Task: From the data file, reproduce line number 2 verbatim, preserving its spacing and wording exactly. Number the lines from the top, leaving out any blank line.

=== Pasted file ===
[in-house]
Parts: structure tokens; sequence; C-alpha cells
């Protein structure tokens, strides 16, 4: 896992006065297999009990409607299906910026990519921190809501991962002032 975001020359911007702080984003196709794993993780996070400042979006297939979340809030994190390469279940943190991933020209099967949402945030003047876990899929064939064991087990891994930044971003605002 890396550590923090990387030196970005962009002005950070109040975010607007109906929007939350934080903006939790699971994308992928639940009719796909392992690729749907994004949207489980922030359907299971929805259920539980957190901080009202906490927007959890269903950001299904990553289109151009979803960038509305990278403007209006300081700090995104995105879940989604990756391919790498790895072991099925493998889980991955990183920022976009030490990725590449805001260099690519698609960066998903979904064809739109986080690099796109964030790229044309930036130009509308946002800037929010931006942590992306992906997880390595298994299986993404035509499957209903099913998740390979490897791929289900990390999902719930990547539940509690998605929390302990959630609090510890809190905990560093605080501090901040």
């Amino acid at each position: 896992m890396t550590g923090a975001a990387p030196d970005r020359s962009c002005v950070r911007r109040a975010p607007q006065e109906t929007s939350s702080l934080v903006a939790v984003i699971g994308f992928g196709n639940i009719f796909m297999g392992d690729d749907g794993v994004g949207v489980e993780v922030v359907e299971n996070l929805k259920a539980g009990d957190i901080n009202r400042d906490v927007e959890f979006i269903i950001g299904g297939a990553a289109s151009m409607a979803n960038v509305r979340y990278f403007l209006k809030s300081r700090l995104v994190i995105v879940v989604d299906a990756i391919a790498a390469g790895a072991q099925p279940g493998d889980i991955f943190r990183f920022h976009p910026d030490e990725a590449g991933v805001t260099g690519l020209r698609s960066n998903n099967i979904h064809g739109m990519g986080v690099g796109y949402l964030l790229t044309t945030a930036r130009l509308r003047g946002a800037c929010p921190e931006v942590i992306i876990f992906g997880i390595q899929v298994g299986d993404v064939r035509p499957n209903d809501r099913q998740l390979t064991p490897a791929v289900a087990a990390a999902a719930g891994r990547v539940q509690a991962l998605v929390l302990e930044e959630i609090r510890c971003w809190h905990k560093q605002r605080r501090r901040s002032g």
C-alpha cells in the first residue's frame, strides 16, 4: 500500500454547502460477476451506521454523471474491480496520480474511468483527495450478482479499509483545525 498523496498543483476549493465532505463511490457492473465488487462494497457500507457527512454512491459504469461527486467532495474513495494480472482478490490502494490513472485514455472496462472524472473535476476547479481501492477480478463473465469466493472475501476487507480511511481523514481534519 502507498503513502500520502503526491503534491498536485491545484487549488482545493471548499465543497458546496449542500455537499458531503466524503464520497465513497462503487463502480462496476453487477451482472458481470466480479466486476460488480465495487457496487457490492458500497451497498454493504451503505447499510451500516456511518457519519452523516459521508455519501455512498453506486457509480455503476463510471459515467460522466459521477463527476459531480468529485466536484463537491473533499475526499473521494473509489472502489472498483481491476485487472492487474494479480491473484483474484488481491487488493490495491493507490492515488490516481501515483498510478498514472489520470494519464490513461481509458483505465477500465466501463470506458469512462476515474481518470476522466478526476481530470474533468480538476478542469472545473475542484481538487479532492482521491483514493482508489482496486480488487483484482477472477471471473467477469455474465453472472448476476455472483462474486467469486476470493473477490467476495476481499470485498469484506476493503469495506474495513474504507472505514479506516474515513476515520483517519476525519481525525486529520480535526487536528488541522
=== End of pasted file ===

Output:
Parts: structure tokens; sequence; C-alpha cells